Why accountants are the key to managing your business


When starting up a business, it’s important that owners and directors are on the same page when it comes to the processes and functions of the company. Accounting in particular is one of the most vital factors in maintaining SME finances. You have a responsibility to prevent your company from falling into tax arrears by ensuring that all payments and returns are completed accurately and on time. Your budgets should also be realistic and accurately report your previous history. Without any budget in place, you run the risk of missing repayments to lenders and suppliers. Similarly, making errors when filling out tax forms can result in financial penalties, which startup owners will want to avoid. Business Rescue Expert recommend employing the expertise of a qualified accountant to keep things on track and running as smoothly as possible.

The start up stage

Accountants provide vital advice for business owners in the start up stage of the company. Similarly, they can assist in making decisions that will maximise your profits. The right accountant will also guide you through the financial section of starting a business and outlining a realistic business plan to ensure your liabilities do not overtake your assets. If that does happen, you risk facing the possibility of company insolvency.

We also recommend speaking to peers within your industry as to the particular sector. For instance, share advice on the peak periods and expenditure.

The growth stage

It is essential that you are given the correct advice during the growth phase of your new company. Your business can benefit from the advice regarding business funding and any finance options that are available if you need to expand on stock etc. In addition, to the financial reports that indicate how your company growth should be handled, they may have further insights into alternative opportunities.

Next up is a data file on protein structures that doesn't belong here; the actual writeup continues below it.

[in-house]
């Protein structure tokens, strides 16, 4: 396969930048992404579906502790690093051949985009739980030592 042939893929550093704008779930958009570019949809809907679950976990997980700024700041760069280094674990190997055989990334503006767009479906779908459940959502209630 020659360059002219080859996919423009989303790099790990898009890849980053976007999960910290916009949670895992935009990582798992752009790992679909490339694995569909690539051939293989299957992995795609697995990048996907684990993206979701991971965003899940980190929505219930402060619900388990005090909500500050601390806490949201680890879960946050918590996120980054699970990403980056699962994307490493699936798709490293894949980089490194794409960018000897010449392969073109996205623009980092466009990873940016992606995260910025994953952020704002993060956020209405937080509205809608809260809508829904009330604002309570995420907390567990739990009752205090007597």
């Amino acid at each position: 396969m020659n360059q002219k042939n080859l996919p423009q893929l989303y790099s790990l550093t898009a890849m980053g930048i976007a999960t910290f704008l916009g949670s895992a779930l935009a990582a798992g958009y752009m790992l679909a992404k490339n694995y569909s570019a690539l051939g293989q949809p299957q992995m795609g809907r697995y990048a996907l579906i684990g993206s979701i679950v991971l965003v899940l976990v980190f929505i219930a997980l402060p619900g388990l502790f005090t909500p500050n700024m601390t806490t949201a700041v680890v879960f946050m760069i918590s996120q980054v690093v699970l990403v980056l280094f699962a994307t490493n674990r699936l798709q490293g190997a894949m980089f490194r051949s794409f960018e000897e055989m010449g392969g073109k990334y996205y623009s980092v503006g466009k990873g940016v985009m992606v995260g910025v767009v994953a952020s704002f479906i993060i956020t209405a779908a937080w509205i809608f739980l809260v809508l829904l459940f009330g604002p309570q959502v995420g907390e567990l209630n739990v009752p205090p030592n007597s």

Solving financial issues

It is actually quite common for companies to face issues with their finances and cash flow in the beginning. An accountant can help mitigate the problems or identify any methods by which to bring the finances under control. In the case of insolvency, an accountant will work with the insolvency practitioner to provide details on the financial issues the business has faced, and work to come to a solution that could even result in business rescue.

Will my accountant be liable for any potential mistakes?

As previously outlined, hiring an accountant will mean passing over control of the finances for your start up. However, in the very rare case they file the wrong information, you may be seeking further advice. For instance, it’s critical you submit VAT and PAYE on time, or you will incur additional financial penalties – even by only one day. Almost every business owner who suffers this fate will likely attempt to point all liability towards the accountant. However, HMRC may not view it this way. As part of your director duties, you must ensure the accuracy of all accounts and any business funding.

The accountant acts as a representative for your company, but any legal issues will be the responsibility of the owner. Therefore, the company will be responsible for any taxes, fees or financial penalties. If this does happen and you fail to make repayments, HMRC can move to close down your company. To rectify this situation, we suggest contacting HMRC immediately to inform them of the situation. In some cases, they may be able to extend the payment deadline or negotiate a time to pay arrangement.

What should the next steps be?

If you do find yourself in difficulty financially, you should immediately look for advice. The input of an insolvency expert can be instrumental in gaining the trust of your bank or any other lenders. Similarly, an IP can provide advice and guidance on personal guarantees in various circumstances, and outline the very real consequences with every guarantee.

You should take action at the first signs of financial difficulty. Doing so may also help you to come to an arrangement with your creditors, putting in place realistic monthly repayments and providing you with breathing space before they look to take any legal action against the company, or you personally.